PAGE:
Edmond Lechevallier-Chevignard, born in Lyon in 1825, trained in painting with the  Troubadour painter Delaroche, and  multiplied his activities: he is an illustrator of the French traditional costumes, author of a book on history of styles, painter, and finally decorator. Passionate about the sixteenth century, he left a number of sketches for stained glass and tapestry, as well as engravings, paintings and interior decorations.

Edmond Lechevallier-Chevignard, The Benedicite, 1859.


In his very first work for the Salon in 1859, he painted in The Benedicite a monumental fireplace that already resembles those he will have the opportunity to realize later.



Indeed, in 1864, George de Montbrison, who shared his passion for the art of the Renaissance, entrusted him with the entire decoration of his home, the Chateau of Saint-Roch.

"Fireplace, ceiling, parquet flooring, woodwork, furniture, everything had to be executed on his drawings and under his unique direction," says Georges Duplessis in La Revue des Arts Décoratifs in 1880. The fireplace of Saint-Roch looks like that he imagined in his painting: with fauns supporting the entablature, and a large medallion framed in a panel that can accommodate a painted decoration.


Finished in 1869, this extraordinary work allowed him to design other interiors, including the Biencourt Salon in Azay-le-Rideau, the fireplace of the Chateau of Chaumont, and the Library of the Duke of Chartres (commissioned in 1875), the Reception room of the town hall of Chateaudun (1881-1891), and the works commissioned by the Duke of Aumale for the Chateau of Chantilly (1877-1893).

Formed as a painter, he ensures the painted decoration of the fireplaces he has being built, which is why in Azay-le-Rideau as at Saint-Roch, he leaves a smooth surface around the medallion, destined to receive his painting.

Fireplace in the Chateau Saint-Roch, period photograph by Edmond Lechevallier-Chevignard, circa 1864.

Edmond Lechevallier-Chevignard became since 1870 a prominent decorator for the owners of aristocratic residences throughout France. This is why our fireplace, whose style perfectly matches the fireplaces of Saint-Roch and Azay-le-Rideau, can be attributed to Edmond Lechevallier-Chevignard. The Chateau of Montgeon is indeed the property of an ancient aristocratic family, like his other commissioners.

 

 

A patrimonial work from the Chateau of Montgeon

 


Raised on the former village of Rouelles, today on the territory of Le Havre, the Chateau of Montgeon is in all likelihood built about 1700 by the family of Georges Le Roux, councilor to the parliament of Rouen and Lord of the Bocage. The Le Roux family had indeed acquired neighboring lands, the fiefdom of the Bouteillerie, in 1531, on which still stands the Manor of the Bouteillerie, one kilometer from the Chateau of Montgeon.


The daughter of Georges Le Roux, Marie-Anne Le Roux of Montgeon (1710-1792), was born in the castle in 1710, and married in 1729 Marie-Hyacinthe de Cavelier, himself a descendant of the very ancient Cavelier family.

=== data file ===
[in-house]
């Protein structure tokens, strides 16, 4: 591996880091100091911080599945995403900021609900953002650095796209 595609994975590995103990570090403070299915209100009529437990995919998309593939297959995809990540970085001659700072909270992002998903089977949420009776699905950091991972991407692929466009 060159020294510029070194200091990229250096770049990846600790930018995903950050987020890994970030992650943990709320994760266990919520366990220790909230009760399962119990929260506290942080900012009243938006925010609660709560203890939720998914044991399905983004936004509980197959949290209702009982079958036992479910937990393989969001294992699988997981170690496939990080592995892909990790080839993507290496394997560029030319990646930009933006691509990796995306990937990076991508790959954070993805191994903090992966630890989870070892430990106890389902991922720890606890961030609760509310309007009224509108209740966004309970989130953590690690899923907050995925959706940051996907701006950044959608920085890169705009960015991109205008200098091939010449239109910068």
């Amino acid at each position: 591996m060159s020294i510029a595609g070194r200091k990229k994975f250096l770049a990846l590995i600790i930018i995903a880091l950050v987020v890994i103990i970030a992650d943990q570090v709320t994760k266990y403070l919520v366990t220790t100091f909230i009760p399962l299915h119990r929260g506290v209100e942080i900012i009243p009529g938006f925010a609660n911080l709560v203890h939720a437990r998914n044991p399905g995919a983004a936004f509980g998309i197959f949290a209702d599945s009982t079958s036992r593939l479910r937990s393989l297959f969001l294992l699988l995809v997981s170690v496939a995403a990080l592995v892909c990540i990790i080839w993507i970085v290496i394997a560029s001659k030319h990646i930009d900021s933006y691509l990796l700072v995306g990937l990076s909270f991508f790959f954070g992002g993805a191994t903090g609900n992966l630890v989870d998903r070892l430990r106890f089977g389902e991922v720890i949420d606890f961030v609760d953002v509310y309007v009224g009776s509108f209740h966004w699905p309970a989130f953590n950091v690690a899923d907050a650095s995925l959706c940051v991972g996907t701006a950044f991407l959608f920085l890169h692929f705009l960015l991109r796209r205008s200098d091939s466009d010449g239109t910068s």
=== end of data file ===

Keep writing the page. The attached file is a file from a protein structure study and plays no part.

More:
The couple lives in the property and founds a family that will reside there until the 20th century. Their grandson, Amedee (1791-1858), bought the forest of Montgeon and enlarged the castle by appending the arms of the Cavelier de Montgeon on the pediment. The fireplace of the Chateau of Montgeon could have been ordered by Firmin de Cavelier de Montgeon (1815-1882), or by his son Albert (1848-1929), the two men having been able to hear of Edmond Lechevallier-Chevignard’s success and wishe to adorn the family castle with one of his beautiful creations.

The Chateau’s pediment with the Cavelier de Montgeon’s coat of arms, azur with three crescents or
The fireplace in situ in the Chateau of Montgeon after the fire that tore down nearly 80% of the original castle.

The castle subsequently became the property of the city of Le Havre in 2001 but was unfortunately the victim of a violent fire that led to its complete destruction in 2009. When this impressive fireplace was to be dismantled, the team of the Marc Maison Gallery enters the ruins of the castle and can only observe the irreversible damage caused by the fire. A few elements were spared by the flames including this fireplace, so that it was possible to save this important patrimonial work.


The surprise was huge when, the team having finally put down the last pieces of the fireplace, charcoal drawings appeared on the wall! The capitals with acanthus leaves, the columns and molded bases of the fireplace were drawn there, which is quite rare and testifies to a real work of sculpture made to measure, a work of a talented sculptor.

The sketches of the fireplace’s capitals and columns on the castle’s walls.

Pierre-Joseph Guérou

Pierre-Joseph Guerou, painter of flowers from the Sèvres Manufactory, is known to have executed the decoration of Empress Eugénie’s jewel case held in the palace of Compiègne. This piece of furniture bears the rare porcelain inlays by Julien-Nicolas Rivart, which painting was only signed by Guerou.

The Marc Maison Gallery has endeavored to find furniture items signed by Guérou, and today has in its collection some other rare examples of this painting. Guérou’s color is indeed remarkable for its luminosity and contrasts, and the precision of his stroke testifies to a real careful observation of nature.

Rivart's porcelain flowers owe their beauty to the hand of this romantic-generation painter, who knew how to give them an oxymoronic freshness.